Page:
New Hampshire Preliminary Notice Guide and FAQs

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New Hampshire Preliminary Notice FAQs

About New Hampshire Preliminary Notices

New Hampshire Preliminary Notice Rules
At a Glance


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Preliminary Notices Are Required

Preliminary notice is required for all project participants not in direct contact with the property owner.


N/A
Notice Not Required from GCs

Preliminary Notice is not required for those contracted directly by the property owner.


Prior
to WORK
Subcontractors Must Send Notice

Best Practice: Notice of lien rights served on owner prior to providing labor or materials. Delivery of written account of labor and/or material furnished every 30 days (for the previous 30 days).


Prior
to WORK
Suppliers Must Send Notice

Best Practice: Notice of lien rights served on owner prior to providing labor or materials. Delivery of written account of labor and/or material furnished every 30 days (for the previous 30 days).


icon-can
Notice Can be Sent Late

New Hampshire appears to be relatively lax regarding the notice deadlines - especially since there is no strictly defined deadline set forth by the statute. However, sending the notice late may limit the amount protected to the amount due to the GC at the time the notice was received. It is unclear if the monthly statement of account is impacted by being late.


Icon_SearchContractor
Send to Property Owner (and Mortgagee of Construction Mortgage, if any)

Notice in New Hampshire is required to go the the property owner. It appears that it should also be provided to the mortgagee of a construction mortgage (construction lender) as well, if there is one supplying funds on the project.

Preliminary notice not required in WV
Preliminary Notice Not Required

Preliminary notice is not required in order for project participants on New Hampshire public construction projects to retain the ability to make a claim against a payment bond, if necessary. However, it is generally best practice to provide preliminary notice, anyway, in order to promote visibility, open channels for communication, and streamline payment.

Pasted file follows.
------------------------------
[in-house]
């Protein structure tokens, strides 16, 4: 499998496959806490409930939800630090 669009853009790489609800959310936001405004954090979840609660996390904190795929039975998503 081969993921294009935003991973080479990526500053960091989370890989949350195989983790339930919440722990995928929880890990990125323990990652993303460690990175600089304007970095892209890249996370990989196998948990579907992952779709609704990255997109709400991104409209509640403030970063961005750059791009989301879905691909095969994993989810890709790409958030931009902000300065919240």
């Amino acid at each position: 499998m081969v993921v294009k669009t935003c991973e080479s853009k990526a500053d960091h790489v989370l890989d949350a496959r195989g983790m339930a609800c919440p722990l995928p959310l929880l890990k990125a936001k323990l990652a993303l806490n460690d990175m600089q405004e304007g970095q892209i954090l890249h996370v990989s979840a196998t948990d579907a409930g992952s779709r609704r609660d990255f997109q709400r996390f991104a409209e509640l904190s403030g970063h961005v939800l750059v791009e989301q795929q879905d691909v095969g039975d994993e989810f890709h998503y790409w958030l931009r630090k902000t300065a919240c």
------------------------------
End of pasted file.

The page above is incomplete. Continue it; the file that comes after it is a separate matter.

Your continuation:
X
N/A

On public jobs, any claims for non-payment are made against the general contractor's bond. Since GCs will not make a claim against their own bond for non-payment, they do not have bond claim rights, and have no preliminary notice requirement.


X
No Notice Required from Subs

Preliminary notice is not required in order for project participants on New Hampshire public construction projects to retain the ability to make a claim against a payment bond, if necessary. However, it is generally best practice to provide preliminary notice, anyway, in order to promote visibility, open channels for communication, and streamline payment.


X
No Notice Required from Suppliers

Preliminary notice is not required in order for project participants on New Hampshire public construction projects to retain the ability to make a claim against a payment bond, if necessary. However, it is generally best practice to provide preliminary notice, anyway, in order to promote visibility, open channels for communication, and streamline payment.

New Hampshire has a unique and relatively opaque preliminary notice scheme. Much of New Hampshire’s lien law is archaic (see, a $15 floor for materials giving rise to lien rights), and it’s preliminary notice requirements are not well-defined.

In New Hampshire, there are technically two separate “preliminary notices” that must be given, and both have their own separate requirements: